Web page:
The cover, with curling green vines and a sepia photo of a child, is what first attracted my attention to this book. The fact that I didn’t know what a ‘bardo’ was, was the second riveting factor. The third was that it was a Man Booker prize winner, but the clincher was that it was magic realism. I was hooked.
Author: George Saunders
Story: President Lincoln and his wife Martha lose their young son Willie. He is temporarily interred into the crypt of another family, and thereafter the grief-stricken father comes to visit his son’s body a few more times. The story unfolds over the course of one day, and mostly takes place in the graveyard, where departed souls are stuck in a limbo between life and death.
Many of the characters are these departed souls, and their adamant refusal to either move on, or accept that they are dead, forms a large part of the narrative. Many have hideous deformities specific to their thoughts and desires, but all are united in the belief that they are alive; just very sick.
The limbo is bardo, a Tibetan term. The main story is relatively straightforward, but the bulk of the narrative switches between characters, their lives before death, and their decision to remain tethered to life.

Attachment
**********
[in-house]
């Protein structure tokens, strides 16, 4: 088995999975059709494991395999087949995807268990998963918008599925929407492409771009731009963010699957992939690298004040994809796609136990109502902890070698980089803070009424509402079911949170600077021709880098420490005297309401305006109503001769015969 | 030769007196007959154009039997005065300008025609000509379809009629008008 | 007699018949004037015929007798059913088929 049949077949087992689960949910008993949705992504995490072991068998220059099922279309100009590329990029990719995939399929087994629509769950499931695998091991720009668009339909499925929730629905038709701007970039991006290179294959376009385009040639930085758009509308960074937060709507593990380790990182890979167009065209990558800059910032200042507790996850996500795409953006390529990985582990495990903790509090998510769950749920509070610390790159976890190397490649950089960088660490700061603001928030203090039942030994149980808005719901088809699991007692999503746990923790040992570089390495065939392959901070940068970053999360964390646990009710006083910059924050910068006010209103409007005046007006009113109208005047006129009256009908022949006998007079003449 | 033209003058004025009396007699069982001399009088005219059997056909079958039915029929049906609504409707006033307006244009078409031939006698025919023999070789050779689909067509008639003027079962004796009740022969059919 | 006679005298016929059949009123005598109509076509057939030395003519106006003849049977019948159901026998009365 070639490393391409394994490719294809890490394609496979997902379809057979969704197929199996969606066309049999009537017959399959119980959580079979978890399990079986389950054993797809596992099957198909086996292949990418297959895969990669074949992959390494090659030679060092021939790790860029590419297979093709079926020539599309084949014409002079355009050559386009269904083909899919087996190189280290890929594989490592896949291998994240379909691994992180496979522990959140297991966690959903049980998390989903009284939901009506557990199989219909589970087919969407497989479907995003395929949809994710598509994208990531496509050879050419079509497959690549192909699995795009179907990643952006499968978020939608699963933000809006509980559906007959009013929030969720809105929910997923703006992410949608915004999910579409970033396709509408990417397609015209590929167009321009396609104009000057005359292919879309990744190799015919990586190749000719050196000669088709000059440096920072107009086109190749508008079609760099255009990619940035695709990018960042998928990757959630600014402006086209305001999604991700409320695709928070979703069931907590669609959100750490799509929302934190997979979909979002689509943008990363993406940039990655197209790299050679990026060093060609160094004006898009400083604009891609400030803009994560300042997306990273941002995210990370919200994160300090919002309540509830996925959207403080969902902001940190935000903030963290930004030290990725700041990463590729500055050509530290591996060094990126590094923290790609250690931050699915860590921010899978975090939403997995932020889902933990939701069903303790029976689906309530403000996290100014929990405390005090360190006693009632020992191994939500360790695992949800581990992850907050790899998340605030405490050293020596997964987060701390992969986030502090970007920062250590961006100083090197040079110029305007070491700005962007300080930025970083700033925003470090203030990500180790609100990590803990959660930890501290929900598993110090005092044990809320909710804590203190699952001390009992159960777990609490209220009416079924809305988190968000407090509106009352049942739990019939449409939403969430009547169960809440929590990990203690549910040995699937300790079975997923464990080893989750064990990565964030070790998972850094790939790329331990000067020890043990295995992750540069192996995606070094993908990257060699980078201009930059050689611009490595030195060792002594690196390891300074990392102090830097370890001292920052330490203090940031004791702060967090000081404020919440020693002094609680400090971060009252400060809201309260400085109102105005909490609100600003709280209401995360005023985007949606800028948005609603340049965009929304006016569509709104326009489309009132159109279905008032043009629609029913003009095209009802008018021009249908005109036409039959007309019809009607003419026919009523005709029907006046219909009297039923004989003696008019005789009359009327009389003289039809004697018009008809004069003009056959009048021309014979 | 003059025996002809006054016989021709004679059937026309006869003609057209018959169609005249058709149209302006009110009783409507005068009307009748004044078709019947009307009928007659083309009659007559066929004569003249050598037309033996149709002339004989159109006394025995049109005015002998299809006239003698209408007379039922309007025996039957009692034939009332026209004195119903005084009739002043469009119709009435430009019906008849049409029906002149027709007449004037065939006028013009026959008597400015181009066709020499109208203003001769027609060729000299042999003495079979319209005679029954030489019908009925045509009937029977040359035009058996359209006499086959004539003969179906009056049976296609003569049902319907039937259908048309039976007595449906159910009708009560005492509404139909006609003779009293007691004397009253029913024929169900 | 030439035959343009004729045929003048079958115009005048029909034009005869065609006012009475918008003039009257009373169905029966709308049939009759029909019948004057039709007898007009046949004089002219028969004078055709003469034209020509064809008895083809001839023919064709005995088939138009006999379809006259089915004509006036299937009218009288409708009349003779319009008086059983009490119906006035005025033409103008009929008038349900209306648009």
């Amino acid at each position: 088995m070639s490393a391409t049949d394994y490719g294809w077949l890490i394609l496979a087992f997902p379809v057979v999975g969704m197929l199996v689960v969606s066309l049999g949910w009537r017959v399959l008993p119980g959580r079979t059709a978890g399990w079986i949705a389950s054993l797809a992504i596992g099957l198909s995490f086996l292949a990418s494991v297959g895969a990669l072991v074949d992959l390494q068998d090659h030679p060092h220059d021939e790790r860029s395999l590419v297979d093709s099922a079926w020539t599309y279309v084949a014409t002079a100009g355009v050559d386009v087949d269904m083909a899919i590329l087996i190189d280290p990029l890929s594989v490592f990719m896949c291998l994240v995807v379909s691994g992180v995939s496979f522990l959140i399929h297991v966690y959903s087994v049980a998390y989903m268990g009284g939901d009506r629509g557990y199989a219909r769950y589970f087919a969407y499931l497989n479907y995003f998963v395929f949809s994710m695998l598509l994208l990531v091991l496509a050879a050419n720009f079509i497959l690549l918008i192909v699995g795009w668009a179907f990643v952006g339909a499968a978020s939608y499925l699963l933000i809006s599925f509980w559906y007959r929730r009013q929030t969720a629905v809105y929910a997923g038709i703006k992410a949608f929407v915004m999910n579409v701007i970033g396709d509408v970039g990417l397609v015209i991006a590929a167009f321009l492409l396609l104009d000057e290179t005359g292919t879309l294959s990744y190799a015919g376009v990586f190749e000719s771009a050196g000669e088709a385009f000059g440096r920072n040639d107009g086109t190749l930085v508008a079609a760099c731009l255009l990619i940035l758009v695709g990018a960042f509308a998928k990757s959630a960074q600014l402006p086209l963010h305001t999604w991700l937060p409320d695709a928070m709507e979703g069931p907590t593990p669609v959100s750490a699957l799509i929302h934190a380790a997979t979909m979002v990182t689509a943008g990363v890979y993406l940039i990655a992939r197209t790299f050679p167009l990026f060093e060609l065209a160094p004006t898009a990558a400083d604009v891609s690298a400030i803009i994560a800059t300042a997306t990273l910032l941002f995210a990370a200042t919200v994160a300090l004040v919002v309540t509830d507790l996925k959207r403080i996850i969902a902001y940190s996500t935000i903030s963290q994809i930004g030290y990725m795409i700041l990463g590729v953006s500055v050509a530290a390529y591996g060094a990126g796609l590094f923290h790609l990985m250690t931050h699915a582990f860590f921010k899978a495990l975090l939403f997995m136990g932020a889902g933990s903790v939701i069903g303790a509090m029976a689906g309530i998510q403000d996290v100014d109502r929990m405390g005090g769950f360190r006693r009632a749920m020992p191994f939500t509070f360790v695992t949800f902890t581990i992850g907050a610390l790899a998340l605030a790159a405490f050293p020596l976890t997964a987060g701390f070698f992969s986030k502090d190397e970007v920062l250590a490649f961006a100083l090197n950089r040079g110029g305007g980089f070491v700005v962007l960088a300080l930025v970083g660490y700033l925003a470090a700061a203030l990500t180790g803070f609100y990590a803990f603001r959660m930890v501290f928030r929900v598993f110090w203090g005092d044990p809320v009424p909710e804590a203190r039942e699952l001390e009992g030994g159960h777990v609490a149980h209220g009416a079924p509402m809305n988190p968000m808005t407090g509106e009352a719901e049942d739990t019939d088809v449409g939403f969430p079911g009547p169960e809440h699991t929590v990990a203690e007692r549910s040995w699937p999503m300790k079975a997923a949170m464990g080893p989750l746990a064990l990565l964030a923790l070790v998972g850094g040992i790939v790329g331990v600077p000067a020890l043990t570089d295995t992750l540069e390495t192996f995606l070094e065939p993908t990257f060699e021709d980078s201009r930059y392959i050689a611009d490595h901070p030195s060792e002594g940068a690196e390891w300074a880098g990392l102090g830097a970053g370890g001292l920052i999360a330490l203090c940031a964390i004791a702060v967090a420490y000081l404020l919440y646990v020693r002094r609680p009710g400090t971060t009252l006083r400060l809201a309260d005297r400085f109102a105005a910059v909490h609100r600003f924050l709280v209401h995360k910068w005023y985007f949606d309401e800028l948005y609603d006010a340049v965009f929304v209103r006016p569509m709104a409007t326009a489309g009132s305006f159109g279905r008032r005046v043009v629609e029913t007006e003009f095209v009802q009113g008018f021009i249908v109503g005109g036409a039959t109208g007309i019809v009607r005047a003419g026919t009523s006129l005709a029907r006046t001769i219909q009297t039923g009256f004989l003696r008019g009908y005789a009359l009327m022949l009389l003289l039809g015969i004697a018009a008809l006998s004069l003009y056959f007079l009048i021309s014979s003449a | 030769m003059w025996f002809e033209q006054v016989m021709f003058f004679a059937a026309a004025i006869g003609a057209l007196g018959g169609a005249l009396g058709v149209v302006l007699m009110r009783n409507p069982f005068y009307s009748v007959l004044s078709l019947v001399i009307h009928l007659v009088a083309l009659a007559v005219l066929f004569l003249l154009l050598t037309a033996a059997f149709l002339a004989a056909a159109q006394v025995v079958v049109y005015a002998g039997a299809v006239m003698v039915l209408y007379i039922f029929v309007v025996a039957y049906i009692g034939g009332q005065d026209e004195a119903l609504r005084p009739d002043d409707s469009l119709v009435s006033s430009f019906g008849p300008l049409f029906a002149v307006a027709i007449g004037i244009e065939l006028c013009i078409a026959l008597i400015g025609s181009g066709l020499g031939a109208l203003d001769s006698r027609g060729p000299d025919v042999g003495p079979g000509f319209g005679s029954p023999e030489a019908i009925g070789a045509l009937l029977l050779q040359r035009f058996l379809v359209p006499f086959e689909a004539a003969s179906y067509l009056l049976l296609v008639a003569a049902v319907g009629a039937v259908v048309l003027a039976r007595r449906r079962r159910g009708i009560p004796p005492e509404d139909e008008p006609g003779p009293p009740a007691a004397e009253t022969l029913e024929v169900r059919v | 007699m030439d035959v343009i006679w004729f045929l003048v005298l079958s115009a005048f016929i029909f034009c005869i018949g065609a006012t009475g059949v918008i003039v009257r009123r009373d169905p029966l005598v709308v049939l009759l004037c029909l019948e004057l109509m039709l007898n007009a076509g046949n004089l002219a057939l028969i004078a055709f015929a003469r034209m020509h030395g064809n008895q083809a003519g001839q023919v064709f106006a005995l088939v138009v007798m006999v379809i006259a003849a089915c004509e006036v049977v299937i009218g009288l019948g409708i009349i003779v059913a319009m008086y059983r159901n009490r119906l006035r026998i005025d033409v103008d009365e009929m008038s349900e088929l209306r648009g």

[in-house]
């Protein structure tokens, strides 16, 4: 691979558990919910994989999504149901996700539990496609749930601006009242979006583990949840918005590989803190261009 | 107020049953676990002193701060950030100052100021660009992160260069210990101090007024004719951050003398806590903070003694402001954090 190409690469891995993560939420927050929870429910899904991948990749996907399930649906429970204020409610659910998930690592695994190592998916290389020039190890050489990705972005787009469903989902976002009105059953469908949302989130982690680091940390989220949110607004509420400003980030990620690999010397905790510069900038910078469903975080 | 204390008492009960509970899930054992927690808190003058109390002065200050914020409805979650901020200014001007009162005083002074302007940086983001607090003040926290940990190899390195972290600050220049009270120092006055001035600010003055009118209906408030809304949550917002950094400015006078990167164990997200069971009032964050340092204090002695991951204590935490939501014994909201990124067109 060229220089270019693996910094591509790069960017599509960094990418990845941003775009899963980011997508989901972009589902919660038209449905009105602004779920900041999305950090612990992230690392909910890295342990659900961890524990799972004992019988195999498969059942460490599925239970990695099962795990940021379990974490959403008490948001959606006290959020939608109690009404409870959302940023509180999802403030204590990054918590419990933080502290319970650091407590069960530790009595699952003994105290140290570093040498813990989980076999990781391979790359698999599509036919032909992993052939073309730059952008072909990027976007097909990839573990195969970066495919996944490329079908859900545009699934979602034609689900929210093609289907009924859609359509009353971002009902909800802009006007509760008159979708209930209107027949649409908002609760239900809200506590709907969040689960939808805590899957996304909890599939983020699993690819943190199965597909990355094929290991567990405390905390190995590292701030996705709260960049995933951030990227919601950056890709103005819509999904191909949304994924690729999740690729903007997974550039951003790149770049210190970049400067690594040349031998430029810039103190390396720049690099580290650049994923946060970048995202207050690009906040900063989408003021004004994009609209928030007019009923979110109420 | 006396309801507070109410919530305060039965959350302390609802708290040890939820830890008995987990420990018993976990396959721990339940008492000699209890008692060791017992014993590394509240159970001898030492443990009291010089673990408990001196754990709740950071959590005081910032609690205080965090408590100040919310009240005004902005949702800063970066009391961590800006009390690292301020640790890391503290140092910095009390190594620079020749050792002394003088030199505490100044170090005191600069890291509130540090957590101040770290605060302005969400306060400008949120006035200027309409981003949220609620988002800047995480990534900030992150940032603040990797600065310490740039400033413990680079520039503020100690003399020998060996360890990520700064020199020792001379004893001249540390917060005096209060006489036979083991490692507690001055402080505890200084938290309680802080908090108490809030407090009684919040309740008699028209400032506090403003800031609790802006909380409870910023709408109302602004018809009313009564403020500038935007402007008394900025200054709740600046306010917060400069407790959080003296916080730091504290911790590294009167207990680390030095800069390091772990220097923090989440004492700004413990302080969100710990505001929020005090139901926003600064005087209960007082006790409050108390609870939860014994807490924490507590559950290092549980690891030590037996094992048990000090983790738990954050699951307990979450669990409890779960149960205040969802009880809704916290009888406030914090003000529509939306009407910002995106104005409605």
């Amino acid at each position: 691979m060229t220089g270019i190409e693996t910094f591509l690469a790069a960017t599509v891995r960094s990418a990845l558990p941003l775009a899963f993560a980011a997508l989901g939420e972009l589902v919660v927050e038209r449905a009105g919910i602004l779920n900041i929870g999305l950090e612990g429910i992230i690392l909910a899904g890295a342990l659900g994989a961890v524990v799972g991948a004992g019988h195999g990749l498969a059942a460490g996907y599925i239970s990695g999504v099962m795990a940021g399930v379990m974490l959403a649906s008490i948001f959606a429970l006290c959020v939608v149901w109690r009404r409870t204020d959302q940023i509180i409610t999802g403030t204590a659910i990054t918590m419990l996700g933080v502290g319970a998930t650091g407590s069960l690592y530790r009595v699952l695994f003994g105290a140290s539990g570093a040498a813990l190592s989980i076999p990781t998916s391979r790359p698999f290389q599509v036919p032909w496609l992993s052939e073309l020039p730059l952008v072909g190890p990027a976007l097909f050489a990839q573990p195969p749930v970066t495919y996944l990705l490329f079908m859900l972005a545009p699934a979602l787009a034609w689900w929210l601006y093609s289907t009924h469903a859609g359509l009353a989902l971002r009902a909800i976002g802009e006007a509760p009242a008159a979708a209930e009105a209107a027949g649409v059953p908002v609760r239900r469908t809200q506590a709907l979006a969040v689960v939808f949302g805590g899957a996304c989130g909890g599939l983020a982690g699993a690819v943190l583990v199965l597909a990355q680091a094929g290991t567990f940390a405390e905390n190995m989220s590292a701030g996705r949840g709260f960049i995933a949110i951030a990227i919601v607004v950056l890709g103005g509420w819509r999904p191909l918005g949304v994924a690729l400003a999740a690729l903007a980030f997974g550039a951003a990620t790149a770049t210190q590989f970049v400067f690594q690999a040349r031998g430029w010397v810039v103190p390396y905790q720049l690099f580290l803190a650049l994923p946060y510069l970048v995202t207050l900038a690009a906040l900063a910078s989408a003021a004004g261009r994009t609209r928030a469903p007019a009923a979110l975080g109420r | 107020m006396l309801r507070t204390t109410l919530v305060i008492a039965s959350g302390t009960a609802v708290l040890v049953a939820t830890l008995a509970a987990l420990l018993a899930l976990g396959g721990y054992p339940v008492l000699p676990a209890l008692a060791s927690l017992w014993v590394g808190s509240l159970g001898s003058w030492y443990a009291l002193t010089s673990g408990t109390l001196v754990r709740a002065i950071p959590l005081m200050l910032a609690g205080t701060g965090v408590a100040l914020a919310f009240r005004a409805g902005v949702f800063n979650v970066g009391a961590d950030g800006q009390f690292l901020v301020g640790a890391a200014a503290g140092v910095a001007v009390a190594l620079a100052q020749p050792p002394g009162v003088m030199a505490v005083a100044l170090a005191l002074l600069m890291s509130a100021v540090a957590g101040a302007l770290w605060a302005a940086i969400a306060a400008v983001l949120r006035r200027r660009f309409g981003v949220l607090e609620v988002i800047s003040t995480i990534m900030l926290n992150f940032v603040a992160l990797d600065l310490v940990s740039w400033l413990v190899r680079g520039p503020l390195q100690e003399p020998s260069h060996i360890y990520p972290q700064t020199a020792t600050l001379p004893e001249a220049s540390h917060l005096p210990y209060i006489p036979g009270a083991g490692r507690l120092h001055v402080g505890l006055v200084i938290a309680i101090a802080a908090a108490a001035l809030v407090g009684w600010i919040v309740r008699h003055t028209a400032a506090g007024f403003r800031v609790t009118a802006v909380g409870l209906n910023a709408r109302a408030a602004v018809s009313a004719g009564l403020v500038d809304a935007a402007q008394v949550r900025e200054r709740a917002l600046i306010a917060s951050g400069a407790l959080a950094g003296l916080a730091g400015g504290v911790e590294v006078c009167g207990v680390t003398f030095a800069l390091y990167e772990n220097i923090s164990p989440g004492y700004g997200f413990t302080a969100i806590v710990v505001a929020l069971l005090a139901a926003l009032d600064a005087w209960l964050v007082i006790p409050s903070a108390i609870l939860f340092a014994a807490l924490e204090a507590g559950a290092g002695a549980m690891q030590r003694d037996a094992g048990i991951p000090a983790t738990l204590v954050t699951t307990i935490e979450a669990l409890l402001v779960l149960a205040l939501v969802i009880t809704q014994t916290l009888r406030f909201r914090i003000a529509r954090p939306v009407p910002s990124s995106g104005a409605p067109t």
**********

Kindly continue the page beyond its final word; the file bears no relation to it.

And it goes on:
Writing: The language was slightly tricky, because I have recently opted to stick to modern fiction, and the styles of Lincoln’s time are vastly different. That being said, the trick was not to get bogged down in the structure of the novel, which is rather strange. It reads a bit like a play, rather than a novel, and for a time I was terribly confused.
I would have thought that the story was peculiar enough without having to structure the writing in the form of dialogues and source/reference quotations. And yet, there it was.
I also found some of the actions of the characters, clearly meant to be deep symbolism, incredibly baffling. I guess I should put that down to becoming more literal in my old age.
Pace: At the end of the book, I thought it could have been massively condensed without losing too much of the main arc. There were so many secondary characters, I lost the ability to keep track of them, never mind their stories. It was fortunate that I was on holiday when reading this, because I didn’t have any distractions to use as excuses to put away a book that was no doubt extremely interesting, but difficult to actually read.
Conclusion: My review may sound quite negative, but I did enjoy the book immensely. Once I got over my discomfort of the unfamiliar structure and the old-timey language, I was quite happy to see the events unfold in front of me. I would recommend this book to anyone who likes new approaches to literature; although I cannot say with any certainty that it is indeed new. Definitely worth a read.